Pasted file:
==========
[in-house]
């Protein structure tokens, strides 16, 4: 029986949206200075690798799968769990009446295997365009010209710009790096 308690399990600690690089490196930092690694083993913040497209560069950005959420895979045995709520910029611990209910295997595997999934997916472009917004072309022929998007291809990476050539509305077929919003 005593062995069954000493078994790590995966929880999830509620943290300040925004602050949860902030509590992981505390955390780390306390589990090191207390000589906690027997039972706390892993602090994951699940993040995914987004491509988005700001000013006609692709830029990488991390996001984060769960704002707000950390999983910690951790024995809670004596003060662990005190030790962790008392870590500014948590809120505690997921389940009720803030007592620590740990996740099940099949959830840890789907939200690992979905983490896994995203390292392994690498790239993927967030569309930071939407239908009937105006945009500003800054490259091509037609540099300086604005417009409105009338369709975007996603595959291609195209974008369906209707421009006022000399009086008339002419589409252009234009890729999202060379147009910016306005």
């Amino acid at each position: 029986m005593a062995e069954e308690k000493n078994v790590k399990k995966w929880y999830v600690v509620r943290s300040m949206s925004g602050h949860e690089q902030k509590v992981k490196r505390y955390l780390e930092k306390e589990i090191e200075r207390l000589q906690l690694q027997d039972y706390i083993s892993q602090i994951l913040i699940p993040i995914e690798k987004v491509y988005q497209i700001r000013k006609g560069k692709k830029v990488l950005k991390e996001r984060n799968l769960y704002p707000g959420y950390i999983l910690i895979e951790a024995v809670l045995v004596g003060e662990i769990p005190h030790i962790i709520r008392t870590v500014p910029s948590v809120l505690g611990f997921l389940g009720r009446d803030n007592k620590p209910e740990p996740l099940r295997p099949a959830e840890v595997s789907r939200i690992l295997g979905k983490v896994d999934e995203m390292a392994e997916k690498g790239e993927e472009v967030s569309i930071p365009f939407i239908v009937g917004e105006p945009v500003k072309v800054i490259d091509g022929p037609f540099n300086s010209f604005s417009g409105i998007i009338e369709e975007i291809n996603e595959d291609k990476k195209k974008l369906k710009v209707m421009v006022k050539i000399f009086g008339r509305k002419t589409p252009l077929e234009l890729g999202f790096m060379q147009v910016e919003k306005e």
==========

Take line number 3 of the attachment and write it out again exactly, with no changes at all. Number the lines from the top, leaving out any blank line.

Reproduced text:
């Amino acid at each position: 029986m005593a062995e069954e308690k000493n078994v790590k399990k995966w929880y999830v600690v509620r943290s300040m949206s925004g602050h949860e690089q902030k509590v992981k490196r505390y955390l780390e930092k306390e589990i090191e200075r207390l000589q906690l690694q027997d039972y706390i083993s892993q602090i994951l913040i699940p993040i995914e690798k987004v491509y988005q497209i700001r000013k006609g560069k692709k830029v990488l950005k991390e996001r984060n799968l769960y704002p707000g959420y950390i999983l910690i895979e951790a024995v809670l045995v004596g003060e662990i769990p005190h030790i962790i709520r008392t870590v500014p910029s948590v809120l505690g611990f997921l389940g009720r009446d803030n007592k620590p209910e740990p996740l099940r295997p099949a959830e840890v595997s789907r939200i690992l295997g979905k983490v896994d999934e995203m390292a392994e997916k690498g790239e993927e472009v967030s569309i930071p365009f939407i239908v009937g917004e105006p945009v500003k072309v800054i490259d091509g022929p037609f540099n300086s010209f604005s417009g409105i998007i009338e369709e975007i291809n996603e595959d291609k990476k195209k974008l369906k710009v209707m421009v006022k050539i000399f009086g008339r509305k002419t589409p252009l077929e234009l890729g999202f790096m060379q147009v910016e919003k306005e």